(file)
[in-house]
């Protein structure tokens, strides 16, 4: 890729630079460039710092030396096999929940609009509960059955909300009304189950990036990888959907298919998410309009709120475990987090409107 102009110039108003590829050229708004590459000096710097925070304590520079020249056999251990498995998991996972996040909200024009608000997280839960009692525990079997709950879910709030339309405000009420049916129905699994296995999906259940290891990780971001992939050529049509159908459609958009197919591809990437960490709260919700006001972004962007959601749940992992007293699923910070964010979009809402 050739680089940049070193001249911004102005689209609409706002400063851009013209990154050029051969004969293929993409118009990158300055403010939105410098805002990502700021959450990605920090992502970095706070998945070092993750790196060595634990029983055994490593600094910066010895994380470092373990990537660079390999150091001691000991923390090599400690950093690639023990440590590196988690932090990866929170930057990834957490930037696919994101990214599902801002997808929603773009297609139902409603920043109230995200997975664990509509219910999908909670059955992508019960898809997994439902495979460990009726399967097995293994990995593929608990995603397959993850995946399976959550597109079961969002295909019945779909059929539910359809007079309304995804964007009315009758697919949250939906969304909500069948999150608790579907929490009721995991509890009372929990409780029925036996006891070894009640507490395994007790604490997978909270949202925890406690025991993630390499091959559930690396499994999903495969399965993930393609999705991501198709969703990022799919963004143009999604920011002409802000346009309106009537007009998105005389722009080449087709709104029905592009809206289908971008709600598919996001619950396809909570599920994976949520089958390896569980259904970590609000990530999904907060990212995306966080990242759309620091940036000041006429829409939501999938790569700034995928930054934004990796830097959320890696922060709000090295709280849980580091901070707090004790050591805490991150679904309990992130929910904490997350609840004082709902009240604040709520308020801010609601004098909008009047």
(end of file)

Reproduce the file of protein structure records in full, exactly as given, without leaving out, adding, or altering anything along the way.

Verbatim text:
[in-house]
């Protein structure tokens, strides 16, 4: 890729630079460039710092030396096999929940609009509960059955909300009304189950990036990888959907298919998410309009709120475990987090409107 102009110039108003590829050229708004590459000096710097925070304590520079020249056999251990498995998991996972996040909200024009608000997280839960009692525990079997709950879910709030339309405000009420049916129905699994296995999906259940290891990780971001992939050529049509159908459609958009197919591809990437960490709260919700006001972004962007959601749940992992007293699923910070964010979009809402 050739680089940049070193001249911004102005689209609409706002400063851009013209990154050029051969004969293929993409118009990158300055403010939105410098805002990502700021959450990605920090992502970095706070998945070092993750790196060595634990029983055994490593600094910066010895994380470092373990990537660079390999150091001691000991923390090599400690950093690639023990440590590196988690932090990866929170930057990834957490930037696919994101990214599902801002997808929603773009297609139902409603920043109230995200997975664990509509219910999908909670059955992508019960898809997994439902495979460990009726399967097995293994990995593929608990995603397959993850995946399976959550597109079961969002295909019945779909059929539910359809007079309304995804964007009315009758697919949250939906969304909500069948999150608790579907929490009721995991509890009372929990409780029925036996006891070894009640507490395994007790604490997978909270949202925890406690025991993630390499091959559930690396499994999903495969399965993930393609999705991501198709969703990022799919963004143009999604920011002409802000346009309106009537007009998105005389722009080449087709709104029905592009809206289908971008709600598919996001619950396809909570599920994976949520089958390896569980259904970590609000990530999904907060990212995306966080990242759309620091940036000041006429829409939501999938790569700034995928930054934004990796830097959320890696922060709000090295709280849980580091901070707090004790050591805490991150679904309990992130929910904490997350609840004082709902009240604040709520308020801010609601004098909008009047």